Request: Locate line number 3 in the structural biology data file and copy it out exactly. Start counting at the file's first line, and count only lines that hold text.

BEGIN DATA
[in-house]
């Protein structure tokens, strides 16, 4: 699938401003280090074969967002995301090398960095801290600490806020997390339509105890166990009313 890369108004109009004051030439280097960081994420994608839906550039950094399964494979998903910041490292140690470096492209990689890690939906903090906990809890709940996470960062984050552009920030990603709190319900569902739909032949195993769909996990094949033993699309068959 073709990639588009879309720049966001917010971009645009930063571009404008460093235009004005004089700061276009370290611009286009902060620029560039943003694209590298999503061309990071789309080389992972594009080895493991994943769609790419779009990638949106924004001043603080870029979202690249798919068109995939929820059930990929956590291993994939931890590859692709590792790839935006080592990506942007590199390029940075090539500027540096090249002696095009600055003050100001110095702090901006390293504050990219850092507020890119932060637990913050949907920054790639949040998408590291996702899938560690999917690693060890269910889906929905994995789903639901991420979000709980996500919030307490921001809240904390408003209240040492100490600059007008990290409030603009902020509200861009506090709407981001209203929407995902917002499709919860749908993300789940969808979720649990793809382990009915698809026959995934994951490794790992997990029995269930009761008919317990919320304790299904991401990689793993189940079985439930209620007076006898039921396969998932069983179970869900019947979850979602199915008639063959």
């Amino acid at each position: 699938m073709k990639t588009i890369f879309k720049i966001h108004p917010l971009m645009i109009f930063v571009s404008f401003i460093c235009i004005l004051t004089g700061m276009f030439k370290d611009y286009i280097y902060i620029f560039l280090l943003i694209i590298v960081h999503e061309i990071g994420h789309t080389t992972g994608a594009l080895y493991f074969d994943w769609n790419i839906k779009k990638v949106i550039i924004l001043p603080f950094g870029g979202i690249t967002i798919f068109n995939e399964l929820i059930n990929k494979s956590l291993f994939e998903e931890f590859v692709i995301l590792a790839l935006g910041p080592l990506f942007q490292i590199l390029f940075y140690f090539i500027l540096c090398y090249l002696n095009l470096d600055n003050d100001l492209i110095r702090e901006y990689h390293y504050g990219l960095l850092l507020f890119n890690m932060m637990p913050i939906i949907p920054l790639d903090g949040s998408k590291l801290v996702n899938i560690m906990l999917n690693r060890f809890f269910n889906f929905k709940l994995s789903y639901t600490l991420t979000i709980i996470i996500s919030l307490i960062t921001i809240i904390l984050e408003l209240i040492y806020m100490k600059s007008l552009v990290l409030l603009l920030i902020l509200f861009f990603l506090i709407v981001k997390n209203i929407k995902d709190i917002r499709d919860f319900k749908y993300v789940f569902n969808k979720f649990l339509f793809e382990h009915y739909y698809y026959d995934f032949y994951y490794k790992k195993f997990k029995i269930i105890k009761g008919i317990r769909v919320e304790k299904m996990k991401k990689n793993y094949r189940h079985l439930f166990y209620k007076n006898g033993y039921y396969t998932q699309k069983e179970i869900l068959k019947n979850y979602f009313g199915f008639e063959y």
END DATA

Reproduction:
């Amino acid at each position: 699938m073709k990639t588009i890369f879309k720049i966001h108004p917010l971009m645009i109009f930063v571009s404008f401003i460093c235009i004005l004051t004089g700061m276009f030439k370290d611009y286009i280097y902060i620029f560039l280090l943003i694209i590298v960081h999503e061309i990071g994420h789309t080389t992972g994608a594009l080895y493991f074969d994943w769609n790419i839906k779009k990638v949106i550039i924004l001043p603080f950094g870029g979202i690249t967002i798919f068109n995939e399964l929820i059930n990929k494979s956590l291993f994939e998903e931890f590859v692709i995301l590792a790839l935006g910041p080592l990506f942007q490292i590199l390029f940075y140690f090539i500027l540096c090398y090249l002696n095009l470096d600055n003050d100001l492209i110095r702090e901006y990689h390293y504050g990219l960095l850092l507020f890119n890690m932060m637990p913050i939906i949907p920054l790639d903090g949040s998408k590291l801290v996702n899938i560690m906990l999917n690693r060890f809890f269910n889906f929905k709940l994995s789903y639901t600490l991420t979000i709980i996470i996500s919030l307490i960062t921001i809240i904390l984050e408003l209240i040492y806020m100490k600059s007008l552009v990290l409030l603009l920030i902020l509200f861009f990603l506090i709407v981001k997390n209203i929407k995902d709190i917002r499709d919860f319900k749908y993300v789940f569902n969808k979720f649990l339509f793809e382990h009915y739909y698809y026959d995934f032949y994951y490794k790992k195993f997990k029995i269930i105890k009761g008919i317990r769909v919320e304790k299904m996990k991401k990689n793993y094949r189940h079985l439930f166990y209620k007076n006898g033993y039921y396969t998932q699309k069983e179970i869900l068959k019947n979850y979602f009313g199915f008639e063959y």